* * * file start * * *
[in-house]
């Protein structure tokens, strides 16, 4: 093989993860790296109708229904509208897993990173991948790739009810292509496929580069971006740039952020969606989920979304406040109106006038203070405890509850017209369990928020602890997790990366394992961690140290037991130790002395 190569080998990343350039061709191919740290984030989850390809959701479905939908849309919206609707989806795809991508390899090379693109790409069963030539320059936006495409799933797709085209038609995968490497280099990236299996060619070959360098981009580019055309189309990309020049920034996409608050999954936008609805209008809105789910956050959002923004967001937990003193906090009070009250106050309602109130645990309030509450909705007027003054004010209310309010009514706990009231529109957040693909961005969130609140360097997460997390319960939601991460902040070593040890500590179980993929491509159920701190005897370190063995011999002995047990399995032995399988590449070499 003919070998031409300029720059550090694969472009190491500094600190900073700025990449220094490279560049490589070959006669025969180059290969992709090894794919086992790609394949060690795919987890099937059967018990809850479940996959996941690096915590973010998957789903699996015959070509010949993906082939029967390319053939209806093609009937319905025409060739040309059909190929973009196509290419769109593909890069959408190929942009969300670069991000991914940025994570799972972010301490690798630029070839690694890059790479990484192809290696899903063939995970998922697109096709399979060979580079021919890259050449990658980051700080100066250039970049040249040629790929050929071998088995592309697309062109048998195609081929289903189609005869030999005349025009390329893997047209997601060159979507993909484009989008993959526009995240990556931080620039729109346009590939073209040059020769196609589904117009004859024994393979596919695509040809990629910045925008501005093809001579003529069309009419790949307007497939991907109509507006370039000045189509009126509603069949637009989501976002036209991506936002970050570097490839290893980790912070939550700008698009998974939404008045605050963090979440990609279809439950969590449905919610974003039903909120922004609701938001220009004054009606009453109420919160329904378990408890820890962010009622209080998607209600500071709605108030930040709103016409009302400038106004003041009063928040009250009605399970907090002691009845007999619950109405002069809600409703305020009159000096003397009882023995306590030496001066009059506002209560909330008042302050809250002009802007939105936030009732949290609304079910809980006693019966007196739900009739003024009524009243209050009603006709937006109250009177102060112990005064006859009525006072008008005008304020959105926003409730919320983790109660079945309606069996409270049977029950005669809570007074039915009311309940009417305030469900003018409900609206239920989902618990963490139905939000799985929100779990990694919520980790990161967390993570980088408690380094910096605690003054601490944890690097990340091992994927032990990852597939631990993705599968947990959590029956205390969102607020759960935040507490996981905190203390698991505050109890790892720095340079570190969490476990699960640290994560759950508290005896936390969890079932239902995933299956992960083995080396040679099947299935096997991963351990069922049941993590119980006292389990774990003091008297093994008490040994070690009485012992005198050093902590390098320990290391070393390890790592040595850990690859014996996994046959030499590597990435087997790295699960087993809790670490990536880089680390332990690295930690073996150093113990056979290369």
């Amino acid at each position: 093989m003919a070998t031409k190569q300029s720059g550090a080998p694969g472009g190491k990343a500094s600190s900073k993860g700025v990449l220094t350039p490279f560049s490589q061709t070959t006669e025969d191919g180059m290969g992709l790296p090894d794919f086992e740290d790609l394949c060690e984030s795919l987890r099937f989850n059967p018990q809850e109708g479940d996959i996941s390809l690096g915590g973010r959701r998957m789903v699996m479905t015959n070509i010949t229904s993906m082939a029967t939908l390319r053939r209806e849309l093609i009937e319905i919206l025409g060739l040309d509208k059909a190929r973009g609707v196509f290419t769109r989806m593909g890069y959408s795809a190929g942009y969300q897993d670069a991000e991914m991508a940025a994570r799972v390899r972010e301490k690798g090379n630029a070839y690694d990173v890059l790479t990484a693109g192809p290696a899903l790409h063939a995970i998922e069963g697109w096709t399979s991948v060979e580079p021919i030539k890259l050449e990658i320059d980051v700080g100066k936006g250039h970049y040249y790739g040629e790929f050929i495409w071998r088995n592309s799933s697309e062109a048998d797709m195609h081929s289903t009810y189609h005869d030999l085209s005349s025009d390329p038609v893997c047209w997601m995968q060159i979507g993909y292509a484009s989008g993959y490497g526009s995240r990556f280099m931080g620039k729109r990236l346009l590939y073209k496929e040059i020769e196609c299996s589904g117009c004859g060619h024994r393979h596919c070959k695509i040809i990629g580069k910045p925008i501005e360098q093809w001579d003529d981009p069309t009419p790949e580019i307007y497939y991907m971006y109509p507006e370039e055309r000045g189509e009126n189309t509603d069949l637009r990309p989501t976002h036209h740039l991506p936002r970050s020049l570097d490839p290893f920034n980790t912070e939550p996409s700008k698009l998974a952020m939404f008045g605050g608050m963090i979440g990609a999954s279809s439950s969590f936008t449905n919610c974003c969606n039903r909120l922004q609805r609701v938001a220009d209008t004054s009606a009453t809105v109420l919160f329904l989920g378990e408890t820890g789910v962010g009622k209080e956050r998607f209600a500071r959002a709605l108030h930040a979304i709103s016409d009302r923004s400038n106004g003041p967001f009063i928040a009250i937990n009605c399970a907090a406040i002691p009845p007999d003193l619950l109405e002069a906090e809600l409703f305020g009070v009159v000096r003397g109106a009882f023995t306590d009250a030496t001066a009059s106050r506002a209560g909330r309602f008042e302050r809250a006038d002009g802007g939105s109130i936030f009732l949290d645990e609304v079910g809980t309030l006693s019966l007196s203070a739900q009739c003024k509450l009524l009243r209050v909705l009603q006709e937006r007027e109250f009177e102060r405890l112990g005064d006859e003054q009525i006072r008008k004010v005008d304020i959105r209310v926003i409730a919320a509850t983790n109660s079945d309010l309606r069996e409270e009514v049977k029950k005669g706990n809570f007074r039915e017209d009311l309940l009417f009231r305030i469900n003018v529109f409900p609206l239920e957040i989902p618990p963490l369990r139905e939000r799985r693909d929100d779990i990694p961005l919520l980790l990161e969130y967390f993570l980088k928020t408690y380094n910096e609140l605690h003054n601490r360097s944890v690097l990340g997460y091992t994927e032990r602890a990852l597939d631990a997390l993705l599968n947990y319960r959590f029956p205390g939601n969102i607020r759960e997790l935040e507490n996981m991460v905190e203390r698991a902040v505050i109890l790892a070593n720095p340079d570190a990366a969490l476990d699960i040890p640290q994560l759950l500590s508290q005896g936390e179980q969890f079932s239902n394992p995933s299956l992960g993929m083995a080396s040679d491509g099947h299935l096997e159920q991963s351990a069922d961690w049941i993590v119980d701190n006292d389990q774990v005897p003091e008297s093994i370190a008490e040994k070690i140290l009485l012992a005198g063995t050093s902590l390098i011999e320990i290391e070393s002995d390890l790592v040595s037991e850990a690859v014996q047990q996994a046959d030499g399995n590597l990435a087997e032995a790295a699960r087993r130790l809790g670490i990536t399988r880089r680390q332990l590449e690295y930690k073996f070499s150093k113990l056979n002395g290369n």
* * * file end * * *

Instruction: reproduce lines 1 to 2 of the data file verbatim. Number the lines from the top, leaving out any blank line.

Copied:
[in-house]
């Protein structure tokens, strides 16, 4: 093989993860790296109708229904509208897993990173991948790739009810292509496929580069971006740039952020969606989920979304406040109106006038203070405890509850017209369990928020602890997790990366394992961690140290037991130790002395 190569080998990343350039061709191919740290984030989850390809959701479905939908849309919206609707989806795809991508390899090379693109790409069963030539320059936006495409799933797709085209038609995968490497280099990236299996060619070959360098981009580019055309189309990309020049920034996409608050999954936008609805209008809105789910956050959002923004967001937990003193906090009070009250106050309602109130645990309030509450909705007027003054004010209310309010009514706990009231529109957040693909961005969130609140360097997460997390319960939601991460902040070593040890500590179980993929491509159920701190005897370190063995011999002995047990399995032995399988590449070499 003919070998031409300029720059550090694969472009190491500094600190900073700025990449220094490279560049490589070959006669025969180059290969992709090894794919086992790609394949060690795919987890099937059967018990809850479940996959996941690096915590973010998957789903699996015959070509010949993906082939029967390319053939209806093609009937319905025409060739040309059909190929973009196509290419769109593909890069959408190929942009969300670069991000991914940025994570799972972010301490690798630029070839690694890059790479990484192809290696899903063939995970998922697109096709399979060979580079021919890259050449990658980051700080100066250039970049040249040629790929050929071998088995592309697309062109048998195609081929289903189609005869030999005349025009390329893997047209997601060159979507993909484009989008993959526009995240990556931080620039729109346009590939073209040059020769196609589904117009004859024994393979596919695509040809990629910045925008501005093809001579003529069309009419790949307007497939991907109509507006370039000045189509009126509603069949637009989501976002036209991506936002970050570097490839290893980790912070939550700008698009998974939404008045605050963090979440990609279809439950969590449905919610974003039903909120922004609701938001220009004054009606009453109420919160329904378990408890820890962010009622209080998607209600500071709605108030930040709103016409009302400038106004003041009063928040009250009605399970907090002691009845007999619950109405002069809600409703305020009159000096003397009882023995306590030496001066009059506002209560909330008042302050809250002009802007939105936030009732949290609304079910809980006693019966007196739900009739003024009524009243209050009603006709937006109250009177102060112990005064006859009525006072008008005008304020959105926003409730919320983790109660079945309606069996409270049977029950005669809570007074039915009311309940009417305030469900003018409900609206239920989902618990963490139905939000799985929100779990990694919520980790990161967390993570980088408690380094910096605690003054601490944890690097990340091992994927032990990852597939631990993705599968947990959590029956205390969102607020759960935040507490996981905190203390698991505050109890790892720095340079570190969490476990699960640290994560759950508290005896936390969890079932239902995933299956992960083995080396040679099947299935096997991963351990069922049941993590119980006292389990774990003091008297093994008490040994070690009485012992005198050093902590390098320990290391070393390890790592040595850990690859014996996994046959030499590597990435087997790295699960087993809790670490990536880089680390332990690295930690073996150093113990056979290369």